KYUR Pure Alpha SMAs are offered with a minimum investment of $100,000, at an annual fee of two percent (2%) plus performance incentive fee of 20%, but lower on a sliding scale for larger investment amounts.
Actual fees will be determined depending on the investment amount once the account is fully funded.
In his time, the name Alfred Winslow Jones was associated with hedge funds perhaps as much as Nobel Laureate Harry Markowitz with Modern Portfolio Theory. In 1966, a “legend in financial journalism,” Carol Junge Loomis, an editor at Fortune, wrote about “the best professional manager of investors’ money these days.” She went on to cite Jones’ investment track record of 325 percent return for the five years ending May 1965, and explained why short selling and leverage can be used for “conservative ends”.
Not many hedge fund managers nowadays adhere to Jones’ teachings or come close to his performance. Many call themselves hedge funds simply because they charge high fees.
Following Alfred Jones’ footpath, KYUR offers to qualified investors KYUR Market Neutral Pure Alpha that uses “true” short selling to protect investor capital from severe market downturns, as well as to generate excess return, or alpha.
Market-Neutral Pure Alpha invests sufficiently on both the long/buy and short/sell sides so that, in math-speak, the portfolio would be beta neutral. As such, the Strategy seeks to insulate the market’s impact on the portfolio over a normal cycle while participating in the upside.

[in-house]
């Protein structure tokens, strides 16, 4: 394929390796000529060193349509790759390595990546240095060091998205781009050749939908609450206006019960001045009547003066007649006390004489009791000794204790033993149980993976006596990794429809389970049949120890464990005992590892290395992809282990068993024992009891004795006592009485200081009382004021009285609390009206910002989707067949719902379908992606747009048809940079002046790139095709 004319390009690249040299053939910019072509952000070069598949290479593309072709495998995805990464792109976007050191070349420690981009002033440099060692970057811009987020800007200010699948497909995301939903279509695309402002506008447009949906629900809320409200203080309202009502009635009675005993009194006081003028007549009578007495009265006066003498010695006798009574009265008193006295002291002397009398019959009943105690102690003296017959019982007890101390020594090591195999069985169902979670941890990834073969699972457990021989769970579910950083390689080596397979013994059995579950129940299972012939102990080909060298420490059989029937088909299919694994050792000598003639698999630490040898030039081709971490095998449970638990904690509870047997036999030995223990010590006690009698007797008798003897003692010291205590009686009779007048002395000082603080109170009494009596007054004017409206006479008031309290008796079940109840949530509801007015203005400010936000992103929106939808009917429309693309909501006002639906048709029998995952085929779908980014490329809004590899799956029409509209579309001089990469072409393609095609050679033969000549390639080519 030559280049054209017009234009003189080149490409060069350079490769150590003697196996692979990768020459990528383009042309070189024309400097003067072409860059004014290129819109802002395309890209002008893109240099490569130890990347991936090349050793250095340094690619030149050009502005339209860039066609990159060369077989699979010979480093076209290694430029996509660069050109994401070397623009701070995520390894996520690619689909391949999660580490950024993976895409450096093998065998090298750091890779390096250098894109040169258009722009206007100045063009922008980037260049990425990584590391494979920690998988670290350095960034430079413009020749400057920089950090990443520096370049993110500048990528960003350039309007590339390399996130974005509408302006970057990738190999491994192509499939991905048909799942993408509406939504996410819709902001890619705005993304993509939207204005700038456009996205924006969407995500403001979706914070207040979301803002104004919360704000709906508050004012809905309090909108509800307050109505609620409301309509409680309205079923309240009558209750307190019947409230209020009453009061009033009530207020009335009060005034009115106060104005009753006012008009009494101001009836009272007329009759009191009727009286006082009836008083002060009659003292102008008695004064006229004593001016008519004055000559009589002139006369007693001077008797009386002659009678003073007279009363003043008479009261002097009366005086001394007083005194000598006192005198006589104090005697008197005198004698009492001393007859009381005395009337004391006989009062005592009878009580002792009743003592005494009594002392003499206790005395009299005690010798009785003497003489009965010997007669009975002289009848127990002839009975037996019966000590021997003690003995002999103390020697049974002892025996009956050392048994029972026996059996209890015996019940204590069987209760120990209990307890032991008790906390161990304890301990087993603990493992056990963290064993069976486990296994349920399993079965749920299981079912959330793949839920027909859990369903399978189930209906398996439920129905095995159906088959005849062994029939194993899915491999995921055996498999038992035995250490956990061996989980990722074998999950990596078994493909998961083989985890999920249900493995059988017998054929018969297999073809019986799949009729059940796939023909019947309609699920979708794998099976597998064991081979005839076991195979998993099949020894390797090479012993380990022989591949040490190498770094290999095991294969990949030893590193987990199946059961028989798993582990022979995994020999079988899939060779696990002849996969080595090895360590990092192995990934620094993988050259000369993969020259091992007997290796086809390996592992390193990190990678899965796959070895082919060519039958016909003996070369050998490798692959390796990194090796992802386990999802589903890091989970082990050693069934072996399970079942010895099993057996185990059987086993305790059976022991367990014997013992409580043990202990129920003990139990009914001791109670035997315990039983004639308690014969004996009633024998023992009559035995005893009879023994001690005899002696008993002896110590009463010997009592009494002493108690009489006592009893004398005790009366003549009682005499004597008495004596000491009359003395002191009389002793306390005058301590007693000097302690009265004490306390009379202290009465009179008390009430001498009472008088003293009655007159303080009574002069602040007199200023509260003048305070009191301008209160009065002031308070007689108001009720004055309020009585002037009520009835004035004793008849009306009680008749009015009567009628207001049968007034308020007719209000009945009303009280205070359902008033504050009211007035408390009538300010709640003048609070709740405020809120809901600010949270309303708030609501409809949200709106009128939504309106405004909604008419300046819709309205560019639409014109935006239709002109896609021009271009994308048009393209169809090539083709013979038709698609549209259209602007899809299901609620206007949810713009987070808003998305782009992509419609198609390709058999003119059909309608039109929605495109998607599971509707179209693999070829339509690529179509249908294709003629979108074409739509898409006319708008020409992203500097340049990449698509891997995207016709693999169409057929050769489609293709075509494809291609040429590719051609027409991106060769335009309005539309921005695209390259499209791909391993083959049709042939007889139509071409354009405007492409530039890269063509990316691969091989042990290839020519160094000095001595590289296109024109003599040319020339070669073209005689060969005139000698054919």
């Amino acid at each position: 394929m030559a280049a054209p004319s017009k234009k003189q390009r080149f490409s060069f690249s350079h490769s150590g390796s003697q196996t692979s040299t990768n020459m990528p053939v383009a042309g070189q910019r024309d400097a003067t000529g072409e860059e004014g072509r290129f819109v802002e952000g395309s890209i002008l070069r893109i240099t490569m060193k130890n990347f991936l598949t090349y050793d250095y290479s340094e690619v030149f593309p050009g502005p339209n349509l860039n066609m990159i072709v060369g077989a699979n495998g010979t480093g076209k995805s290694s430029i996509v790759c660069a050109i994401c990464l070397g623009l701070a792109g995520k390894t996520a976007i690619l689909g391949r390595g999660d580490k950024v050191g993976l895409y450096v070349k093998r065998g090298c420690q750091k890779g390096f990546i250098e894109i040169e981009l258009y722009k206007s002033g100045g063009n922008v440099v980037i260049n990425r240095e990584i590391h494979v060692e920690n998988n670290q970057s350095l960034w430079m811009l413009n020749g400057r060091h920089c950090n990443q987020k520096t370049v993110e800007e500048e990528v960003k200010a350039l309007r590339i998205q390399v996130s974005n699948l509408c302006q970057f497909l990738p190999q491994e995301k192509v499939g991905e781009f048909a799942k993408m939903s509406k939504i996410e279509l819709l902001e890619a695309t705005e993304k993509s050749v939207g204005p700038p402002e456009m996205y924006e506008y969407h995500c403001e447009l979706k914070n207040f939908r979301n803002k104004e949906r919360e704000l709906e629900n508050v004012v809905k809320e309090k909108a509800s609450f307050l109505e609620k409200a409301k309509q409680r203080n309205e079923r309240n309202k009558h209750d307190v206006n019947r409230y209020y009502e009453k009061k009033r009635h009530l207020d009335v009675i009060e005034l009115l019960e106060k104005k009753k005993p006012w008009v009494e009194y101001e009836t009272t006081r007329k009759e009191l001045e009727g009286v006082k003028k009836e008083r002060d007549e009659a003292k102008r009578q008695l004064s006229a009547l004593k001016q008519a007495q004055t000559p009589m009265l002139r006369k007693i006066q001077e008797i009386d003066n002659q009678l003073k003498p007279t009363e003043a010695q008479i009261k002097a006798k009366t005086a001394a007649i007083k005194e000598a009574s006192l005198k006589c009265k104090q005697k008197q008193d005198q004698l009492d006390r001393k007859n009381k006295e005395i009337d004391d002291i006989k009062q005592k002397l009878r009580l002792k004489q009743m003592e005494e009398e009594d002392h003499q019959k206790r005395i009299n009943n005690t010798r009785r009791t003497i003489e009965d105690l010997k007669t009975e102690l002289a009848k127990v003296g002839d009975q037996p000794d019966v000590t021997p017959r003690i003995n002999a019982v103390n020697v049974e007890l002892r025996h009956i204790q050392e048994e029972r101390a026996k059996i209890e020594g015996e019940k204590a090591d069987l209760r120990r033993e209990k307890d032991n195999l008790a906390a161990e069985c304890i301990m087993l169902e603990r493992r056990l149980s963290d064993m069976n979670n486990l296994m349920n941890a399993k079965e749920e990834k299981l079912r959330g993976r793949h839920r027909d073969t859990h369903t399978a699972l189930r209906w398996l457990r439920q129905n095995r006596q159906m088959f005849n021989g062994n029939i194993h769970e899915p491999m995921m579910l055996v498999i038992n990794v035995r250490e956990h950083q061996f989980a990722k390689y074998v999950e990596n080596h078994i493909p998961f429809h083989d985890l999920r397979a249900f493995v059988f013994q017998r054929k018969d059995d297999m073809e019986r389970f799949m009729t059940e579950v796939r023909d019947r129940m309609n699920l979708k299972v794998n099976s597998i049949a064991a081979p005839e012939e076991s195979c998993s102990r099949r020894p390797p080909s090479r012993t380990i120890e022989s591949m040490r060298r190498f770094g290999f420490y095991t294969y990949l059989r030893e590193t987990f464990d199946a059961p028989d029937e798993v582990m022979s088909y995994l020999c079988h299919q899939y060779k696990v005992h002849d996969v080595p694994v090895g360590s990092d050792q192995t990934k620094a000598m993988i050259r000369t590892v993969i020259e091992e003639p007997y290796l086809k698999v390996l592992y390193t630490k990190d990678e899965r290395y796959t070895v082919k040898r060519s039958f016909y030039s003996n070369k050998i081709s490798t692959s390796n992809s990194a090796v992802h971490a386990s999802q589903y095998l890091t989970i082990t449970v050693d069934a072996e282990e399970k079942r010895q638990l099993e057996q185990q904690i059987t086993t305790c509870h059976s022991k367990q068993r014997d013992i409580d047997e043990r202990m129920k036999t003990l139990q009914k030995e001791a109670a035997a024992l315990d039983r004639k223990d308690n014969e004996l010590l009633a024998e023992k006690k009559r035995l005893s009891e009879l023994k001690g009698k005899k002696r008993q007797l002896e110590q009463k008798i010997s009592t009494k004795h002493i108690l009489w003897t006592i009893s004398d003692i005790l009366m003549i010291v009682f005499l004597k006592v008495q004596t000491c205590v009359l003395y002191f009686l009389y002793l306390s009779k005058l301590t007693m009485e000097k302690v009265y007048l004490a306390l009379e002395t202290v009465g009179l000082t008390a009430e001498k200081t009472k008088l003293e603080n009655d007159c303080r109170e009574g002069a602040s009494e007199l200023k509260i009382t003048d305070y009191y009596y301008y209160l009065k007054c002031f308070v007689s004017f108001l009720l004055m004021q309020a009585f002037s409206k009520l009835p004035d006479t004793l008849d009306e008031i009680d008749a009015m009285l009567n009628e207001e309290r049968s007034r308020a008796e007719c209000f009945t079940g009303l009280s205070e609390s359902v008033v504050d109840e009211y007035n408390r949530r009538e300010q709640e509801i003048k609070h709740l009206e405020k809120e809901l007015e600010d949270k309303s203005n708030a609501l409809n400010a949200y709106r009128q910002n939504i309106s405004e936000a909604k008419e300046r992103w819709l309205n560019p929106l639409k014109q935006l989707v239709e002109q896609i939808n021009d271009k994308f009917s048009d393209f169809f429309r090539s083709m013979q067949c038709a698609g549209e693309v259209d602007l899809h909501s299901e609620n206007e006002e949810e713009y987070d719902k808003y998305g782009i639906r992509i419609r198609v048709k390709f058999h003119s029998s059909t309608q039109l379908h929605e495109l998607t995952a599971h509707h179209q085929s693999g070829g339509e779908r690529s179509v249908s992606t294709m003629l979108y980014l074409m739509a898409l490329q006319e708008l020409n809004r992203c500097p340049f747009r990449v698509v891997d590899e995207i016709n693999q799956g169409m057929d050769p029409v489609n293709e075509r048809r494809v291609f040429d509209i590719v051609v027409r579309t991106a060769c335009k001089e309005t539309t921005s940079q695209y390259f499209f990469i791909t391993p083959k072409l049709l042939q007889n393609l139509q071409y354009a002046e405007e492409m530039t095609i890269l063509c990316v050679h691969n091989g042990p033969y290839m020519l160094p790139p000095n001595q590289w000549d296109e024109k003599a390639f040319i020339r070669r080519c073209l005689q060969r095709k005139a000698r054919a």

What generates return for the portfolio?
Driven by the quantitative PMO engine, Pure Alpha seeks out to buy those stocks that possess fundamental strengths and growth prospects that are selling at attractive prices. All stocks are screened through PMO proprietary risk reduction algorithms to calibrate their risks of capital losses. The stocks selected for their fundamental must pass PMO criteria of acceptable risks of capital losses. Those stocks that do not qualify the risk controls are excluded, even if they have desirable return prospects.
History shows that optimal return at lower volatility over a cycle can be achieved with a focus on loss control. Also, because the market is inefficient and prices do not contain enough information about a company, its fundamentals drive the future returns of its stock.
The approximately 5,000 stocks that comprise about 99 percent of the U. S. market are quantitatively ranked according to the above two key factors: their fundamental strengths and their risks of capital losses.
There is a third set of screenings. The top picks, longs or shorts, must also possess the “Catalytic Momentum”, a set of KYUR proprietary factors, not technical analysis, that measure their potential for readiness for a take-off in price gains (for longs) or losses (for shorts).
The highest ranked stocks go into the long/buy side of the portfolio. The lowest are sold short in the short/sell side.
The long side of Pure Alpha holds between 25 to 40 stocks. The short side include up to 50 positions.
Pure Alpha generates positive return to the extent that the “long” stocks go up in value more than any gains registered by the “short” stocks.
If the “long” side increases in value and the “short” side declines, the portfolio benefits even more. Vice versa, if the “longs” decline while the “shorts” increase in values, losses would be higher than otherwise.